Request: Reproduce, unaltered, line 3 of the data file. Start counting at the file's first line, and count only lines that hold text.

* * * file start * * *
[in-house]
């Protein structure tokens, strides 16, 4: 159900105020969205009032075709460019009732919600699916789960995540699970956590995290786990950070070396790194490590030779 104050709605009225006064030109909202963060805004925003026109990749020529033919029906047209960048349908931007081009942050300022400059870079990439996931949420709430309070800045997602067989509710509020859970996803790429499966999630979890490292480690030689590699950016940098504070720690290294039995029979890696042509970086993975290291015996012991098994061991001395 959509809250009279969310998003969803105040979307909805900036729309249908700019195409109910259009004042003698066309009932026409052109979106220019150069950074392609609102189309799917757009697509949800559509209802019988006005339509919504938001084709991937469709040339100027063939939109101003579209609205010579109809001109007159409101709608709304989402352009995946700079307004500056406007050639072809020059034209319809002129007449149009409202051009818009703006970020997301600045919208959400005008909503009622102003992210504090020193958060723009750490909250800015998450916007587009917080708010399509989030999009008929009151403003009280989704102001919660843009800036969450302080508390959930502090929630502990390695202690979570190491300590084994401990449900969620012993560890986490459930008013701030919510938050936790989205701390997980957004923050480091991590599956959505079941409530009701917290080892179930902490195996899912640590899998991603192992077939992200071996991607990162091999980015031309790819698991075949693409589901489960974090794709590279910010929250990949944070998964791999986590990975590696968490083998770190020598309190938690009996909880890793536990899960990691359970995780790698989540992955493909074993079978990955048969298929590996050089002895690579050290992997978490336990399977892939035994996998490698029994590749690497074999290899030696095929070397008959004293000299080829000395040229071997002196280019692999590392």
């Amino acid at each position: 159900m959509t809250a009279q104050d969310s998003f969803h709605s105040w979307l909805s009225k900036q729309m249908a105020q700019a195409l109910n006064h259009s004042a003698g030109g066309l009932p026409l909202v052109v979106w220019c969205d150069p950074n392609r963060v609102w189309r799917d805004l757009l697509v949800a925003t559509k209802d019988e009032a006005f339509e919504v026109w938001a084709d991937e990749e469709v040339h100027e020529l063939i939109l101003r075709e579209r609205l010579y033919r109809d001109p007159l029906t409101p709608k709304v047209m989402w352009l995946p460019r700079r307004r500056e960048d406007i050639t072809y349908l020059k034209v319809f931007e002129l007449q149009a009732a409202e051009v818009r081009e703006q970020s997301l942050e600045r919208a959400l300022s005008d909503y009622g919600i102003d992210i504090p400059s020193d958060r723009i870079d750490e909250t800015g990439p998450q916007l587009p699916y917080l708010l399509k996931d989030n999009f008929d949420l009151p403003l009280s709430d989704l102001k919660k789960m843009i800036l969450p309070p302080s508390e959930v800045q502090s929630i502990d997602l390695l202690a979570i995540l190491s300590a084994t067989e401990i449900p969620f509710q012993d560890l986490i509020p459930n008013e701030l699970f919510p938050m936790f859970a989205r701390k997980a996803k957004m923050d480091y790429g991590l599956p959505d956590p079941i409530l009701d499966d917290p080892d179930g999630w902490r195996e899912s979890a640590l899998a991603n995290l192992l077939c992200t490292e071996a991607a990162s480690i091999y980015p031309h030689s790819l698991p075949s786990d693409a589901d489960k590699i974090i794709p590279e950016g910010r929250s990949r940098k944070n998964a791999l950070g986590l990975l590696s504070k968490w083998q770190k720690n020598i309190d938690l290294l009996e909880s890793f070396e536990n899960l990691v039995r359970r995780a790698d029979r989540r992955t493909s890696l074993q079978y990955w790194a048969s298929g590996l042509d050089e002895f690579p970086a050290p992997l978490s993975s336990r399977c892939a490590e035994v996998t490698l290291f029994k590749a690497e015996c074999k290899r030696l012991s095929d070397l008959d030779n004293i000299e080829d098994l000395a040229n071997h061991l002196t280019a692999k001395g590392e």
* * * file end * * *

């Amino acid at each position: 159900m959509t809250a009279q104050d969310s998003f969803h709605s105040w979307l909805s009225k900036q729309m249908a105020q700019a195409l109910n006064h259009s004042a003698g030109g066309l009932p026409l909202v052109v979106w220019c969205d150069p950074n392609r963060v609102w189309r799917d805004l757009l697509v949800a925003t559509k209802d019988e009032a006005f339509e919504v026109w938001a084709d991937e990749e469709v040339h100027e020529l063939i939109l101003r075709e579209r609205l010579y033919r109809d001109p007159l029906t409101p709608k709304v047209m989402w352009l995946p460019r700079r307004r500056e960048d406007i050639t072809y349908l020059k034209v319809f931007e002129l007449q149009a009732a409202e051009v818009r081009e703006q970020s997301l942050e600045r919208a959400l300022s005008d909503y009622g919600i102003d992210i504090p400059s020193d958060r723009i870079d750490e909250t800015g990439p998450q916007l587009p699916y917080l708010l399509k996931d989030n999009f008929d949420l009151p403003l009280s709430d989704l102001k919660k789960m843009i800036l969450p309070p302080s508390e959930v800045q502090s929630i502990d997602l390695l202690a979570i995540l190491s300590a084994t067989e401990i449900p969620f509710q012993d560890l986490i509020p459930n008013e701030l699970f919510p938050m936790f859970a989205r701390k997980a996803k957004m923050d480091y790429g991590l599956p959505d956590p079941i409530l009701d499966d917290p080892d179930g999630w902490r195996e899912s979890a640590l899998a991603n995290l192992l077939c992200t490292e071996a991607a990162s480690i091999y980015p031309h030689s790819l698991p075949s786990d693409a589901d489960k590699i974090i794709p590279e950016g910010r929250s990949r940098k944070n998964a791999l950070g986590l990975l590696s504070k968490w083998q770190k720690n020598i309190d938690l290294l009996e909880s890793f070396e536990n899960l990691v039995r359970r995780a790698d029979r989540r992955t493909s890696l074993q079978y990955w790194a048969s298929g590996l042509d050089e002895f690579p970086a050290p992997l978490s993975s336990r399977c892939a490590e035994v996998t490698l290291f029994k590749a690497e015996c074999k290899r030696l012991s095929d070397l008959d030779n004293i000299e080829d098994l000395a040229n071997h061991l002196t280019a692999k001395g590392e």